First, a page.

Little Harpeth Upstream San Fran Lager

I very much liked the only other beer I had from this local Nashville brewer. I'm not sure I've tried a west coast lager before, so this'll be a new experience, and I look forward to most of those. Early on in my blog life, I claimed to not like lagers, but a succession of good ones changed my mind. A good representative of any style can really show you what makes that style stand out and what people like about them.

The deep amber-to-copper colored beer is hazy and topped with a nominal white head that could fool me into believing that it was thick and patchy, if I hadn't been the one who poured it and realized that there wasn't much head at all. The aroma is malty and smells faintly of corn, which is pretty odd, I think, and I am questioning my own nose.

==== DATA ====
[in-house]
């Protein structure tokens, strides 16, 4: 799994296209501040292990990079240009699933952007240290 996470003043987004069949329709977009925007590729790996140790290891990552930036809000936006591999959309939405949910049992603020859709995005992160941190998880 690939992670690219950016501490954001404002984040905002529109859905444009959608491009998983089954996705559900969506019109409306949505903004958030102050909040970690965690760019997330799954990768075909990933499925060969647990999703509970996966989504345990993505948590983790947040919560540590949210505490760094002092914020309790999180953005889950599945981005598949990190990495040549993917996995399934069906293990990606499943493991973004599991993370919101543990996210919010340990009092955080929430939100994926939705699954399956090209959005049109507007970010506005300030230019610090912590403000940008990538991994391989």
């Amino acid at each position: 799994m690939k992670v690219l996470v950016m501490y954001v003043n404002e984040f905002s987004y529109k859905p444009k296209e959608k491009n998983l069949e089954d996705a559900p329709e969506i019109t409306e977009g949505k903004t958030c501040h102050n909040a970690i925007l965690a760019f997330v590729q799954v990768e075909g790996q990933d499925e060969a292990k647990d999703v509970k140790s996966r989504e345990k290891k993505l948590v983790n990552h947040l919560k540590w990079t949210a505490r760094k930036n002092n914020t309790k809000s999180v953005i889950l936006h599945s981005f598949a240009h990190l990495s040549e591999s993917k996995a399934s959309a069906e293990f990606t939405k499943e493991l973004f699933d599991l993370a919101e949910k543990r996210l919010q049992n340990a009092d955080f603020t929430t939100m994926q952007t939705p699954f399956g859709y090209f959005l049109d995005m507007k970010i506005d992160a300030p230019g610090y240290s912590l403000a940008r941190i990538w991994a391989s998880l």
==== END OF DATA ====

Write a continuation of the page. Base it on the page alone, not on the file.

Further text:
First sip is certainly inoffensive. It is malt heavy and generally sweet with heavy graininess and light earth. I can't really taste any hops, but I suspect there is a lot more going on in there than a stupid sip would tell. I'm not even sure why my process HAS a sip anymore, as I usually grade beers based on the full gulp. This is like judging a race horse based on the way it walks rather than its speed.

Tip-in is mild carbonation burn with grains and grass blowing in the breeze. The middle is... almost nothing. Where the west coast IPAs have a unique style and flavor, the west coast lagers appear to be as watery as their macro-brew brethren. I mean, this middle may as well be water with some wheat or malt mixed in a touch. The finish brings a stronger flavor back with an unexpected and irrational wave of bitterness when the bread, fruits, and grass hit pretty hard.

Bottom Line: Not my can of beer. Well, I mean, I bought it, so it's mine, but it's not what I want.



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